Tuesday, April 28, 2009

birds in Florence

Chicken Florentine is one of those dishes that was so popular in the 1960s. I wasn't alive in the 60s but I have it on good authority that this was popular back then. I think that usually Chicken Florentine is served as either something rolled up or made into a casserole and served at church potluck suppers around the Midwest. Don't get me wrong, I love a good church potluck in the Midwest. I just wanted something a little different -- something that was really about the chicken and the spinach and not canned soup and egg noodles. I also did not want to roll up a boneless chicken breast with a paltry amount of spinach inside that mostly wants to ooze out to freedom on a bake sheet. So, this is chicken breast, seared and then poached in a cream sauce, the cream sauce is finished with sauteed spinach and Parmesan cheese, and then poured over the chicken, topped with more Parmesan and then browned under the broiler. All in all, very tasty indeed.

Thursday, April 23, 2009

just like heaven

I don't often think about what heaven is like. I think heaven is so far removed from what I can conceptualize I just decide to leave it as something or rather someplace to look forward to. Today, I just hope there is short bread, chocolate, and toffee in heaven. Oh, and a strong cup of coffee with real cream and sugar.

Caramel toffee crunch bars
(a recipe I have but cannot cite the source from which I got it)

1 1/2 cups of AP flour
1 teaspoon of instant espresso powder
1/2 teaspoon of salt
1/4 teaspoon of cinnamon
2 sticks of unsalted butter, softened at room temperature
1/2 cup of light brown sugar
1/4 cup of sugar
1 teaspoon of pure vanilla extract

6 ounces of milk chocolate - finely chopped
3/4 cup of Heath toffee bits

For the base: 1 ½ cup all-purpose flour
1 tsp. instant espresso powder or finely ground instant coffee
½ tsp salt
¼ tsp ground cinnamon
2 sticks (8oz) unsalted butter, at room temperature
½ cup light brown sugar
¼ cup sugar
1 tsp pure vanilla extract
3 oz. bittersweet or premium milk chocolate, finely chopped

For the topping:
6 oz. bittersweet or premium milk chocolate, finely chopped
¾ cup Heath toffee bits

Center a rack in the oven and preheat the oven to 375 degrees F. Lightly butter a 9x13 inch baking pan, line the pan with foil and butter the foil. Put the pan on a baking sheet.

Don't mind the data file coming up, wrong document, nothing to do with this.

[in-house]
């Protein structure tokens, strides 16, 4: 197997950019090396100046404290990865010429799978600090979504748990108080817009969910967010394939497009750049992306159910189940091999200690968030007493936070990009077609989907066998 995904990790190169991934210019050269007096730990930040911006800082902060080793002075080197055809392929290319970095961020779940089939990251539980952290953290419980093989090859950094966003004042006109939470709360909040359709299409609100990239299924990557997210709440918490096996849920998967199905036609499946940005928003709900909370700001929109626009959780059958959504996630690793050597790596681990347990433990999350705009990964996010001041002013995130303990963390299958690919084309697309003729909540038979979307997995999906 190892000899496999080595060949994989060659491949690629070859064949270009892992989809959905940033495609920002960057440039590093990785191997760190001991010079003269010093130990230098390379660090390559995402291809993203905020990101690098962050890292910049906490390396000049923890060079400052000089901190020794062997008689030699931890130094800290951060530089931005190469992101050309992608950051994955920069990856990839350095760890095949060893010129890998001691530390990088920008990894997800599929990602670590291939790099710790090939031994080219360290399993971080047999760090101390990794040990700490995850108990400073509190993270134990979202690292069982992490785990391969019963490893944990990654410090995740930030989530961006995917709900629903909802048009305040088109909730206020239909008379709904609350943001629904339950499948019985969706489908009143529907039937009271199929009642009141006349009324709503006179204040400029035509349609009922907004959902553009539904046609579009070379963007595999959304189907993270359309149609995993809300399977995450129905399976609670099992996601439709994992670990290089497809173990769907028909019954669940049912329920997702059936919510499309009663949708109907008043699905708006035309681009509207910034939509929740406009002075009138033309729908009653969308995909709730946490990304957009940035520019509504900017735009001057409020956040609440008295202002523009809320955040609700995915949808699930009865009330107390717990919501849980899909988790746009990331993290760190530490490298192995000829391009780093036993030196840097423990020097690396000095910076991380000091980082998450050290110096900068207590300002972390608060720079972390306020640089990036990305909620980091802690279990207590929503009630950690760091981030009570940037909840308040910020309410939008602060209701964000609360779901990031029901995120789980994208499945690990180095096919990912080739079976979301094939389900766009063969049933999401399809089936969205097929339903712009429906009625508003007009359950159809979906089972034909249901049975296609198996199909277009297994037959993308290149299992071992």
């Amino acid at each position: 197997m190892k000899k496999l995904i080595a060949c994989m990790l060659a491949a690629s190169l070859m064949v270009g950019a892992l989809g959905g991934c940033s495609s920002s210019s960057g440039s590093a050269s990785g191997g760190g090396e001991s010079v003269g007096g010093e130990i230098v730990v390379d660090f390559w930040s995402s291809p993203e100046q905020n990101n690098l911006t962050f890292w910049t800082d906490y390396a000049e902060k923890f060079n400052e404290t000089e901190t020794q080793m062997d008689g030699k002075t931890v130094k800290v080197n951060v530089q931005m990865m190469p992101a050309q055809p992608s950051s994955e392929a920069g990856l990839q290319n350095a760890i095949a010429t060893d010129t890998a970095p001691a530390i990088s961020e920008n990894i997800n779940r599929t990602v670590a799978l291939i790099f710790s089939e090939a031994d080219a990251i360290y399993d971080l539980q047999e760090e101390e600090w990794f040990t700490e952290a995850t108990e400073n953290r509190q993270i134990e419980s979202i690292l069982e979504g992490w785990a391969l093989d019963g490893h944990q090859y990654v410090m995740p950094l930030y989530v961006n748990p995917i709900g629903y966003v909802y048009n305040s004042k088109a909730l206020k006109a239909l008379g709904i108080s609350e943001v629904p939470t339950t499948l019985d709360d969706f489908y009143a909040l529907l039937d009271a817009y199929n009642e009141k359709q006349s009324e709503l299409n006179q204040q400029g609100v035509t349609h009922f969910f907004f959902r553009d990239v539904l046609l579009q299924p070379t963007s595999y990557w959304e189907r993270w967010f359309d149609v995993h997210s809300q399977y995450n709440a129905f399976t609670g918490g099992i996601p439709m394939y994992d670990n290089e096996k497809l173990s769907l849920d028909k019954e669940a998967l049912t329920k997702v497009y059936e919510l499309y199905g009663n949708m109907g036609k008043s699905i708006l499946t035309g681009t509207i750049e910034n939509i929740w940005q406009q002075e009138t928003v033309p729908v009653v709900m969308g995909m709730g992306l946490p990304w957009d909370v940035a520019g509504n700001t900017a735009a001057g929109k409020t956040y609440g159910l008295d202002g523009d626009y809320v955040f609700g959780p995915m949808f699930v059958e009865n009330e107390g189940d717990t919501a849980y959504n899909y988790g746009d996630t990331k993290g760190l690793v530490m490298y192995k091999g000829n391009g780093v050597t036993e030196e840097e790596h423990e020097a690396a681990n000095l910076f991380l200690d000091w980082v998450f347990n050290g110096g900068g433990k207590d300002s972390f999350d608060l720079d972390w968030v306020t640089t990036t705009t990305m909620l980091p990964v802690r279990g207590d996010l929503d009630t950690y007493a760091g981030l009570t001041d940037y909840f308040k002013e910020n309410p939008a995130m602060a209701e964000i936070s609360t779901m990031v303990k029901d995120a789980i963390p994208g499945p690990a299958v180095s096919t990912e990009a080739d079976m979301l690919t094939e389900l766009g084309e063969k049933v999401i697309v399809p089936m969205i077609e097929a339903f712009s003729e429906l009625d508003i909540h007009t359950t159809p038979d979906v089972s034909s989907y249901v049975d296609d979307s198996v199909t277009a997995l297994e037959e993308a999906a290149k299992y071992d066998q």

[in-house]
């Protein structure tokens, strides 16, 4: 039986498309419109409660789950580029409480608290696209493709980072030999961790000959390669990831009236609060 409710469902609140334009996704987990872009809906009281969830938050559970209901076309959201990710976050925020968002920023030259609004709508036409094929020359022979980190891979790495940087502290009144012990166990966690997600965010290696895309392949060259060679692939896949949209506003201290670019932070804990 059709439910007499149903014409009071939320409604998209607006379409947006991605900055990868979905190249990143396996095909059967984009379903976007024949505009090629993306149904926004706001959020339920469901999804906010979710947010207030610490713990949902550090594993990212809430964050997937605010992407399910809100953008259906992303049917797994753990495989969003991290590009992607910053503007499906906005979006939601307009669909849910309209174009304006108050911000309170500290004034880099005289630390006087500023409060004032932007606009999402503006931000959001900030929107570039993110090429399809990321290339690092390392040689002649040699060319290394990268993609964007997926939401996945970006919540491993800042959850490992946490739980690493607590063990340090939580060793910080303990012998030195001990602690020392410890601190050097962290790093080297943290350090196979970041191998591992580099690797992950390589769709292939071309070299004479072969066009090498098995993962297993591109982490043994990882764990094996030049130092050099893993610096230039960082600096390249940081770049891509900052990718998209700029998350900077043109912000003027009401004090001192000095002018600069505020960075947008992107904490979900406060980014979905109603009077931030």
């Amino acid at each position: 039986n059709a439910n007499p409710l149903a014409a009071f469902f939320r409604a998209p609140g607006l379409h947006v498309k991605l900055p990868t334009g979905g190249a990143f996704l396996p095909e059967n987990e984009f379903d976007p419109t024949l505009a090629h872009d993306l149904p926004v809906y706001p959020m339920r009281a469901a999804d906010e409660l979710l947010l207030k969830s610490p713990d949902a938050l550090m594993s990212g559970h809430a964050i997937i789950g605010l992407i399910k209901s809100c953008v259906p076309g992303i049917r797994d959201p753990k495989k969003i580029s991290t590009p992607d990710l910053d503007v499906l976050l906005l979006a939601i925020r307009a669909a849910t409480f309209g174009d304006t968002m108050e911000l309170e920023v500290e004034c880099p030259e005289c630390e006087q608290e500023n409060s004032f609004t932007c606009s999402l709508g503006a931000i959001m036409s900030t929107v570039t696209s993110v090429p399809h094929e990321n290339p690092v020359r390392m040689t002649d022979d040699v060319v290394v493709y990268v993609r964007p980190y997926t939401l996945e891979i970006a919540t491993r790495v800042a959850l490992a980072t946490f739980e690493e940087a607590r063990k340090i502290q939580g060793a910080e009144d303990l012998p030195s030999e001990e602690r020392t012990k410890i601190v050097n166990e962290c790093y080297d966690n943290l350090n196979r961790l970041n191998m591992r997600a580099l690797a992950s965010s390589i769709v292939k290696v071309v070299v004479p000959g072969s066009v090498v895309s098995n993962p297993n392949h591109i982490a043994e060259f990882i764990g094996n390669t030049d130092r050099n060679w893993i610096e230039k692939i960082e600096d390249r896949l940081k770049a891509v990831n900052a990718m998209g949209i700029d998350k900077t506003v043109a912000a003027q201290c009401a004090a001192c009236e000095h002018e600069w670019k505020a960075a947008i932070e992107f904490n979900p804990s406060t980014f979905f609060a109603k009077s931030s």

Whisk together the flour, coffee, salt and cinnamon. Working with a stand mixer, preferably fitted with a paddle attachment, or a hand mixer in a large bowl, beat the butter at medium speed until smooth, about 3 minutes. Add the sugars and beat for another three minutes or until the mixture is light and creamy. Beat in the vanilla and turn off the mixer. Add all the dry ingredients and mix just until the dry ingredients are almost incorporated. You’ll have a very heavy, very sticky dough. Scrape the dough into the buttered pan and, with the spatula and your fingertips, press it into a thin, even layer. I have to flour my finger tips to pull this off.

Bake for 12-15 minutes, or until the base is bubbly. It will look as though it is struggling to pull away from the side of the pan. Transfer the pan to a rack and turn off the oven.

Scatter the chocolate evenly over the top of the hot base and pop the pan back into the oven for 2 to 3 minutes, until the chocolate is soft. Remove from oven and immediately spread chocolate over bars, using offset spatula or the back of a spoon. Sprinkle the toffee bits over the chocolate and press them down lightly with your fingertips. Place the baking pan on a rack to cool to room temperature.

If, by the time the bars are cool, the chocolate has not set, refrigerate them briefly to firm the chocolate. Carefully lift out of the pan, using foil edges as handles, and transfer to a cutting board. Trim the edges if they seem a bit thick. Cut about 54 bars, each about 2 inches by 1 inch, taking care not to cut through the foil.

Resist the temptation to eat it all.

Wednesday, April 22, 2009

curry house

When I was a student in culinary school, I very much wanted to learn to make food that was outside of my culinary microcosm. I think I have said before that I turned my nose up at much of my culinary heritage which was southern, country cooking. I have of course come to my senses now and I embrace all kinds of food. Thinking back to my younger years, I recall a group of students took a trip to China and since I was dead broke, I did not get to go. I listened to their stories and looked at their pictures and video tape with much envy. I still have not been to China - heck, I've not been anywhere really. I do feel a longing to travel -- see the world, taste the food, etc. Far too much conspires against me in that regard. Far too much.